John W. Gardner (U.S. Secretary of State 1965 – 1969) is a thoughtful voice about self- and social-renewal and leadership:
It is a puzzle why some men and women go to seed, while others remain vital to the very end of their days. And why some people stop learning and growing. One must be compassionate in assessing the reasons: Perhaps life just presented them with tougher problems than they could solve. Perhaps something inflicted a major wound on their confidence or their self-esteem. Perhaps they were pulled down by the hidden resentments and grievances that grow in adult life, sometimes so luxuriantly that, like tangled vines, they immobilize the victim.
I’m talking about people who – no mater how busy they seem to be – have stopped learning or trying. Many of them are just going through the motions. I don’t deride that. Life is hard. Just to keep on going is sometimes an act of courage. But I do worry about men and women at whatever age functioning below the level of their potential.
We can’t write off the danger of complacency, of growing rigidity or of imprisonment by our own comfortable
habits and opinions. Look around you. How many people whom you know well – people even younger than yourselves – are already trapped in fixed attitudes and habits?
I know some people who feel that that just isn’t possible for them, that life has trapped them. But they don’t really know that. Life takes unexpected turns. We build our own prisons and serve as our own jail keepers, but I’ve concluded that our parents and the society at large have a hand in building our prisons. They create roles for us – and self-images – that hold us captive for a long time. The individual who is intent on self-renewal will have to deal with ghosts of the past – the memory of earlier failures, the remnants of childhood dramas and rebellions, accumulated grievances and resentments that have long outlived their cause. Sometimes people cling to the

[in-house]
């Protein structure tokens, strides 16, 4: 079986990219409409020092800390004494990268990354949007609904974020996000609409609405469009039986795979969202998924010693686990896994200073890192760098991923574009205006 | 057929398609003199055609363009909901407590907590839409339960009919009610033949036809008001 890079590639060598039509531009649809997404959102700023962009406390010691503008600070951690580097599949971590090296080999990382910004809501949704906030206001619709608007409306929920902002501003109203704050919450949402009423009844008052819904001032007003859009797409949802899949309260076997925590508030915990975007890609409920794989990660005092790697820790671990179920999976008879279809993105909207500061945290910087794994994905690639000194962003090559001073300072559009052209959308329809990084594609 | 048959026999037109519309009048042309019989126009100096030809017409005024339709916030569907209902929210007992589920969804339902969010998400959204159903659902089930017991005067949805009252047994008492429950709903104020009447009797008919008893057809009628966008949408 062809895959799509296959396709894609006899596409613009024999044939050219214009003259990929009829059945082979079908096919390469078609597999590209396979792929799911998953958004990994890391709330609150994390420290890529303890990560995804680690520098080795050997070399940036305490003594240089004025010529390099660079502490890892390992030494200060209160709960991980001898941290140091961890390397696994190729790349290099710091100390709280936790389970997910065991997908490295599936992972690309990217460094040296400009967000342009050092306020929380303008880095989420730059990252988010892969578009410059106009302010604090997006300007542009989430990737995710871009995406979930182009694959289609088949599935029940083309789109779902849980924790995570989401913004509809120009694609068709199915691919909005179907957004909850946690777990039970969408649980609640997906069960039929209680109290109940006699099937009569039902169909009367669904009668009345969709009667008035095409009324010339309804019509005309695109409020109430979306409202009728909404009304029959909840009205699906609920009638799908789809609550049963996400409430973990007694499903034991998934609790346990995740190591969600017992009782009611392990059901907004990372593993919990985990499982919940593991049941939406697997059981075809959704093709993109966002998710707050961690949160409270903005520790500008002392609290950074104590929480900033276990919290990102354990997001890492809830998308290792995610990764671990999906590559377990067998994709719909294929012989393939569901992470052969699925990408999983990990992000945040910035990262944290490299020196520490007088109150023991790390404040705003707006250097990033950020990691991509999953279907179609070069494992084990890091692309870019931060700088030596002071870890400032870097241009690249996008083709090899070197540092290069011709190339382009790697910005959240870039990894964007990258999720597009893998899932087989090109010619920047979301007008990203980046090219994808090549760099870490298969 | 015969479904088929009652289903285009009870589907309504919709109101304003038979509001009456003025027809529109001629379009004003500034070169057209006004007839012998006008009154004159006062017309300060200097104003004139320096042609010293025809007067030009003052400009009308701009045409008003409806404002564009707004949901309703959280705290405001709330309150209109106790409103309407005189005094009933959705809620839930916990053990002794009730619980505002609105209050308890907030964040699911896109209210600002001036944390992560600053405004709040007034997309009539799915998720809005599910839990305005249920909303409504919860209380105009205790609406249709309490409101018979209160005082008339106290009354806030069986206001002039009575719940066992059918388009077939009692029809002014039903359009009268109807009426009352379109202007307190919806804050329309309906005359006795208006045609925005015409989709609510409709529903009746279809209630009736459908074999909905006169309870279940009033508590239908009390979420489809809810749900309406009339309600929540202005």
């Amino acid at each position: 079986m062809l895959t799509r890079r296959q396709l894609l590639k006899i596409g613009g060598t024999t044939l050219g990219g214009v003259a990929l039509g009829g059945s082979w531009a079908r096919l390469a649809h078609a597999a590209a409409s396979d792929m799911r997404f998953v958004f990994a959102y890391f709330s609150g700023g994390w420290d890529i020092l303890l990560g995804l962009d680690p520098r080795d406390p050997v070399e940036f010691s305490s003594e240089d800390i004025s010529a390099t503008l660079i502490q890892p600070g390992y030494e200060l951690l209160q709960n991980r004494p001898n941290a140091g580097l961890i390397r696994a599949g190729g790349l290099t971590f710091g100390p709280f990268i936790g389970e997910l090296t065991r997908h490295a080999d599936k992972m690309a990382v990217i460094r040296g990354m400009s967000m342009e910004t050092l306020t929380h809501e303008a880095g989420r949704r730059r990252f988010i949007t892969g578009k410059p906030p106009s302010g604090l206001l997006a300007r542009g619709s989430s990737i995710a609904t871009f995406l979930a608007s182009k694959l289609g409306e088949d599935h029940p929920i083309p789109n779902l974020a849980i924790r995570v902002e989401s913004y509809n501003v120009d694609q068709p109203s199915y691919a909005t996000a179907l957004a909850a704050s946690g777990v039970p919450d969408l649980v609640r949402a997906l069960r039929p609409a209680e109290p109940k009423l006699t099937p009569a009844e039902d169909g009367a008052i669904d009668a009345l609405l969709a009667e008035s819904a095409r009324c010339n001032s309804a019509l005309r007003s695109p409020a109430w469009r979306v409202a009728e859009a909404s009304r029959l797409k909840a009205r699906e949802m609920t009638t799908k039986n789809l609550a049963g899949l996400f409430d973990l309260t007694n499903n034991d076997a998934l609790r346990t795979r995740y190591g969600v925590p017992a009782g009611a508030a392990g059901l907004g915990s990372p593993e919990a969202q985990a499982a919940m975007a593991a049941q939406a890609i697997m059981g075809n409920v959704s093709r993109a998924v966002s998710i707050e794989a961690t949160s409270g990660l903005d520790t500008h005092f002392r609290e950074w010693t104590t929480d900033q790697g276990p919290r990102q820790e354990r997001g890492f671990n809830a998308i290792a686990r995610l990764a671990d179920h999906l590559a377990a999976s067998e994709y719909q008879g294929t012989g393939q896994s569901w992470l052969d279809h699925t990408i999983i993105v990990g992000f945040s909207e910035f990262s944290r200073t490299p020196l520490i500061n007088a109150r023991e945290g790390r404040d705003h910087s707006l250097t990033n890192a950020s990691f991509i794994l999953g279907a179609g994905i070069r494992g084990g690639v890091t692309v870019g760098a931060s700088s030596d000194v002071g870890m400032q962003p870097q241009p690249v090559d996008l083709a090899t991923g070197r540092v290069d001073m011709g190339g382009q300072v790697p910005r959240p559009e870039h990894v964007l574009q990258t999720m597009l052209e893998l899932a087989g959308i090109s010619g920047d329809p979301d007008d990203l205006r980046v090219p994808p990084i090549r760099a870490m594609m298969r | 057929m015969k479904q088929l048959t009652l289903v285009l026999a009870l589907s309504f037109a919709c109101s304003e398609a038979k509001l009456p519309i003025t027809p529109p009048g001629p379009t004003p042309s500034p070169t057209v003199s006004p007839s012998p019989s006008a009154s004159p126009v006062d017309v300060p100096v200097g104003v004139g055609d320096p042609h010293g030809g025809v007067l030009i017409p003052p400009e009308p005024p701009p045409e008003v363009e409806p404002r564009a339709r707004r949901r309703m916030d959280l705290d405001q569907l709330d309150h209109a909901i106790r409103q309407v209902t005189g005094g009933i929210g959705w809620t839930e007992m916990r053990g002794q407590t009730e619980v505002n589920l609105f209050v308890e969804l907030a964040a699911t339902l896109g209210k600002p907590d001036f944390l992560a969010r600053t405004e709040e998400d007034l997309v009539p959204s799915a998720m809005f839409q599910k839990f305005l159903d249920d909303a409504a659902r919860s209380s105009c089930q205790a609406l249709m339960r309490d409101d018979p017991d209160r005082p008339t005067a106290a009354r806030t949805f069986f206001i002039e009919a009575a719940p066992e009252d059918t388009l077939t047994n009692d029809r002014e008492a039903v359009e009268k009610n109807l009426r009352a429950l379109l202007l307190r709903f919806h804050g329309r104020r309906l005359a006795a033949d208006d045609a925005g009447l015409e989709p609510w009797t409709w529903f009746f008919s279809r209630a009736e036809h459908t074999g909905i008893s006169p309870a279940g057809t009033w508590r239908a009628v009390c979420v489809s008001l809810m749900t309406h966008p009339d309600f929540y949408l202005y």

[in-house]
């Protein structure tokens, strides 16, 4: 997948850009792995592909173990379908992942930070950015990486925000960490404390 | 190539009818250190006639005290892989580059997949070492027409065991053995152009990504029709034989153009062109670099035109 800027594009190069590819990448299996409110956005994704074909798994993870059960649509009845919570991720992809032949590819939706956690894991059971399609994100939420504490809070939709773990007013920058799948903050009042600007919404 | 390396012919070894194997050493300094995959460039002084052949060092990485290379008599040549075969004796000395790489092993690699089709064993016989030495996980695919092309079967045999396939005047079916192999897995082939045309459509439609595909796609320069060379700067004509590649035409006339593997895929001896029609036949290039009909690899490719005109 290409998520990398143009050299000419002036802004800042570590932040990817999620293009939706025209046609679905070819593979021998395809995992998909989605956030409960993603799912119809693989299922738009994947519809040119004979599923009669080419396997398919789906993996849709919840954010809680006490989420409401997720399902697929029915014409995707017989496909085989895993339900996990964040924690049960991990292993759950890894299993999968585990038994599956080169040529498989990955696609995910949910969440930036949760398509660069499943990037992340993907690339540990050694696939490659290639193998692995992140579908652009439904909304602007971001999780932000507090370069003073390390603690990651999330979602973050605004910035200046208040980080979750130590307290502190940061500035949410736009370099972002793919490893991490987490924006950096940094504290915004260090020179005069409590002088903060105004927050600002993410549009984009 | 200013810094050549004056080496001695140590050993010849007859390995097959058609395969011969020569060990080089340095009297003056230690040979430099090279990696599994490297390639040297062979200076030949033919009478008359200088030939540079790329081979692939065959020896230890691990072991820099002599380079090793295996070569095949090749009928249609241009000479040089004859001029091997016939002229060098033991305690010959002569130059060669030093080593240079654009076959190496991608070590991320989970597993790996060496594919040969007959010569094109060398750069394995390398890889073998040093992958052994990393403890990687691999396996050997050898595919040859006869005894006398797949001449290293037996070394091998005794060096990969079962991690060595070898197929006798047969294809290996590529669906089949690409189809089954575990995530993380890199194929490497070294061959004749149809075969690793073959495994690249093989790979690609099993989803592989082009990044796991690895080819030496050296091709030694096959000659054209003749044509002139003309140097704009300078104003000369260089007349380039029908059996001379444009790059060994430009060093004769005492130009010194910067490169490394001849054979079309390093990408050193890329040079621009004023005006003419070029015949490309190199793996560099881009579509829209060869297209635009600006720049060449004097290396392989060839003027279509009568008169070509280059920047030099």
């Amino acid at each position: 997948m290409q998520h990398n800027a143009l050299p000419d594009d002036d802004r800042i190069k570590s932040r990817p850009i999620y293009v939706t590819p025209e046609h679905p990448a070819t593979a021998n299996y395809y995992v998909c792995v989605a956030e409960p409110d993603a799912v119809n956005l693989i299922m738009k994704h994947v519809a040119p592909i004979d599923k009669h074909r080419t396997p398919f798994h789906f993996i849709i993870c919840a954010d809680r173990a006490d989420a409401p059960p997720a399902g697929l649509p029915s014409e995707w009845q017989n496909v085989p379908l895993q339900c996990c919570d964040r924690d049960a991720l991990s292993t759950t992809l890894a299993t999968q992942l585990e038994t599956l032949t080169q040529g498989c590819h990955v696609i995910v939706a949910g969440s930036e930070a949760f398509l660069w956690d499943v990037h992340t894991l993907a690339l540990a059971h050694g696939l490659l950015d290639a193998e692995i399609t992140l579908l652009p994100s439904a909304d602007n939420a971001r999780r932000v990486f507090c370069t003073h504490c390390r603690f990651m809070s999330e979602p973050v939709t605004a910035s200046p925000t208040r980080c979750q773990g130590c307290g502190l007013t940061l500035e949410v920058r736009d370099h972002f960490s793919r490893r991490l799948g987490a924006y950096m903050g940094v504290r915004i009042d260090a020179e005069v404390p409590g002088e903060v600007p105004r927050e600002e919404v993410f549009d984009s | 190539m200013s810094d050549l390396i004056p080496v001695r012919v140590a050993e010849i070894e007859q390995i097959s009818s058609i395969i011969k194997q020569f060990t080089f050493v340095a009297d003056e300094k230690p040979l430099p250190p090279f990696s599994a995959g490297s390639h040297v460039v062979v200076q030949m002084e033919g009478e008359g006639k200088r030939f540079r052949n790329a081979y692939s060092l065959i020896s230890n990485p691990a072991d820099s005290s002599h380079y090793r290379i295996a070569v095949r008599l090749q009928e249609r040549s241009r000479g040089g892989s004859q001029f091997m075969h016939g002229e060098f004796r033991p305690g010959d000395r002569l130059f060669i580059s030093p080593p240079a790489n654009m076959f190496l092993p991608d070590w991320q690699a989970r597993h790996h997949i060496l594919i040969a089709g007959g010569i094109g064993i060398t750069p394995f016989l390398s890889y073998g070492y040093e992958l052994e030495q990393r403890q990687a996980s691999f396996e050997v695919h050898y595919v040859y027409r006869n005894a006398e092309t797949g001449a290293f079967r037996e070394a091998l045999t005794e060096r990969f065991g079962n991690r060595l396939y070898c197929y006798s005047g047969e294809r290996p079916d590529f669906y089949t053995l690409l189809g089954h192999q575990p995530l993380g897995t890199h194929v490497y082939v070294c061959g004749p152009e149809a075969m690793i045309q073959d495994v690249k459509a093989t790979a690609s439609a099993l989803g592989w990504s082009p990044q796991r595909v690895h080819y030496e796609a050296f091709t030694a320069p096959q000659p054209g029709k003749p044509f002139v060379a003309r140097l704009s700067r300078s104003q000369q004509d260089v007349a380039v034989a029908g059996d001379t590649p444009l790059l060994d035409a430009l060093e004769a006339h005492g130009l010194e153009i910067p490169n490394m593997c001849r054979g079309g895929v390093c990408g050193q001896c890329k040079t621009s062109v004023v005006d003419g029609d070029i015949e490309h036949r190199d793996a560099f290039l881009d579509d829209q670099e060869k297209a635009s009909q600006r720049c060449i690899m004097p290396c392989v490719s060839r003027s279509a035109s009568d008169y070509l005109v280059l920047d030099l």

ghosts with something almost approaching pleasure, but the hampering effect on growth is inescapable…
The more I see of human lives, the more I believe the business of growing up is much longer drawn out than we pretend. If we achieve it in our 30s, even our 40s, we’re doing well.
For renewal, tough-minded optimism is best. The future is not shaped by people who don’t really believe in the future. Men and women of vitality have always been prepared to bet their futures, even their lives, on ventures of unknown outcome. If they had all looked before they leaped, we would still be crouched in caves sketching animal pictures on the wall.
But I did say tough-minded optimism. High hopes that are dashed by the first failure are precisely what we don’t need. We have to believe in ourselves, but we mustn’t suppose that the path will be easy.John W. Gardner – The Road to Self Renewal
Worth a moment.